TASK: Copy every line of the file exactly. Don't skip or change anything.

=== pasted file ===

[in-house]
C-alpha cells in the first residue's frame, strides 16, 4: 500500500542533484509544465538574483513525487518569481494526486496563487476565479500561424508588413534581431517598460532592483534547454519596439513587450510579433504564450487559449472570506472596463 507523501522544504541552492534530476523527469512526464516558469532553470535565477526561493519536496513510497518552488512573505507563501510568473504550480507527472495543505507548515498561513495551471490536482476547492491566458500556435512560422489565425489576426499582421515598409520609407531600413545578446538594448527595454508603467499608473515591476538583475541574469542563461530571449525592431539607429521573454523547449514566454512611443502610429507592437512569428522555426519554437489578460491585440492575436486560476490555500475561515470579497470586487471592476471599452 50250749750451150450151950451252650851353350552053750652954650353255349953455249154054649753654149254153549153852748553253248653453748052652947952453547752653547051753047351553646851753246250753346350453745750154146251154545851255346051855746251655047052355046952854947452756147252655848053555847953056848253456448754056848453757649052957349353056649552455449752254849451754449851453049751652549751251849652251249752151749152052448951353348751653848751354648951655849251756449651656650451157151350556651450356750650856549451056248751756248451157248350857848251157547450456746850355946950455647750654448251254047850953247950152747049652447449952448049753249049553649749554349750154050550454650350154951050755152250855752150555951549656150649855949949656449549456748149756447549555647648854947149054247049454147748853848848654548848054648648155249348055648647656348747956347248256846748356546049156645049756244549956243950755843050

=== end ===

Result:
[in-house]
C-alpha cells in the first residue's frame, strides 16, 4: 500500500542533484509544465538574483513525487518569481494526486496563487476565479500561424508588413534581431517598460532592483534547454519596439513587450510579433504564450487559449472570506472596463 507523501522544504541552492534530476523527469512526464516558469532553470535565477526561493519536496513510497518552488512573505507563501510568473504550480507527472495543505507548515498561513495551471490536482476547492491566458500556435512560422489565425489576426499582421515598409520609407531600413545578446538594448527595454508603467499608473515591476538583475541574469542563461530571449525592431539607429521573454523547449514566454512611443502610429507592437512569428522555426519554437489578460491585440492575436486560476490555500475561515470579497470586487471592476471599452 50250749750451150450151950451252650851353350552053750652954650353255349953455249154054649753654149254153549153852748553253248653453748052652947952453547752653547051753047351553646851753246250753346350453745750154146251154545851255346051855746251655047052355046952854947452756147252655848053555847953056848253456448754056848453757649052957349353056649552455449752254849451754449851453049751652549751251849652251249752151749152052448951353348751653848751354648951655849251756449651656650451157151350556651450356750650856549451056248751756248451157248350857848251157547450456746850355946950455647750654448251254047850953247950152747049652447449952448049753249049553649749554349750154050550454650350154951050755152250855752150555951549656150649855949949656449549456748149756447549555647648854947149054247049454147748853848848654548848054648648155249348055648647656348747956347248256846748356546049156645049756244549956243950755843050